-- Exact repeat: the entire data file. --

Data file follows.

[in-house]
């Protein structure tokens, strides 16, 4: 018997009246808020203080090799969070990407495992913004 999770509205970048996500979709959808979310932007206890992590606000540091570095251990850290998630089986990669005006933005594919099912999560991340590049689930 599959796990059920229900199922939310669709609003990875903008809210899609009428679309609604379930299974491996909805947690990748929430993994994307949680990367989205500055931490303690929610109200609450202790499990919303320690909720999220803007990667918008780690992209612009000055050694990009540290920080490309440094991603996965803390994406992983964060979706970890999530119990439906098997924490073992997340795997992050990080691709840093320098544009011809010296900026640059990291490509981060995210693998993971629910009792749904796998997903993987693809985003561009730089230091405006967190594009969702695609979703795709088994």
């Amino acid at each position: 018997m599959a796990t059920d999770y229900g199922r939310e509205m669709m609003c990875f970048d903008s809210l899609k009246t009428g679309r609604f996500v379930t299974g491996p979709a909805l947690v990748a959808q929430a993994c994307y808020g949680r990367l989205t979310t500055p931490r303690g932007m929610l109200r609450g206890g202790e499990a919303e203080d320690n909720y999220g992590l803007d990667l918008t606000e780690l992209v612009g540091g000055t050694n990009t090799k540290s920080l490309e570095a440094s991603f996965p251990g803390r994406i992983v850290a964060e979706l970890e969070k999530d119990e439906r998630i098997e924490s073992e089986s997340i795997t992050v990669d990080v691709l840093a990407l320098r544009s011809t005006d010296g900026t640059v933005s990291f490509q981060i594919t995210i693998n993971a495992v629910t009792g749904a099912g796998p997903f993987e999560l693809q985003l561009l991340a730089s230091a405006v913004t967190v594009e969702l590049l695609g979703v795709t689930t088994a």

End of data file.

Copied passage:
[in-house]
């Protein structure tokens, strides 16, 4: 018997009246808020203080090799969070990407495992913004 999770509205970048996500979709959808979310932007206890992590606000540091570095251990850290998630089986990669005006933005594919099912999560991340590049689930 599959796990059920229900199922939310669709609003990875903008809210899609009428679309609604379930299974491996909805947690990748929430993994994307949680990367989205500055931490303690929610109200609450202790499990919303320690909720999220803007990667918008780690992209612009000055050694990009540290920080490309440094991603996965803390994406992983964060979706970890999530119990439906098997924490073992997340795997992050990080691709840093320098544009011809010296900026640059990291490509981060995210693998993971629910009792749904796998997903993987693809985003561009730089230091405006967190594009969702695609979703795709088994």
């Amino acid at each position: 018997m599959a796990t059920d999770y229900g199922r939310e509205m669709m609003c990875f970048d903008s809210l899609k009246t009428g679309r609604f996500v379930t299974g491996p979709a909805l947690v990748a959808q929430a993994c994307y808020g949680r990367l989205t979310t500055p931490r303690g932007m929610l109200r609450g206890g202790e499990a919303e203080d320690n909720y999220g992590l803007d990667l918008t606000e780690l992209v612009g540091g000055t050694n990009t090799k540290s920080l490309e570095a440094s991603f996965p251990g803390r994406i992983v850290a964060e979706l970890e969070k999530d119990e439906r998630i098997e924490s073992e089986s997340i795997t992050v990669d990080v691709l840093a990407l320098r544009s011809t005006d010296g900026t640059v933005s990291f490509q981060i594919t995210i693998n993971a495992v629910t009792g749904a099912g796998p997903f993987e999560l693809q985003l561009l991340a730089s230091a405006v913004t967190v594009e969702l590049l695609g979703v795709t689930t088994a």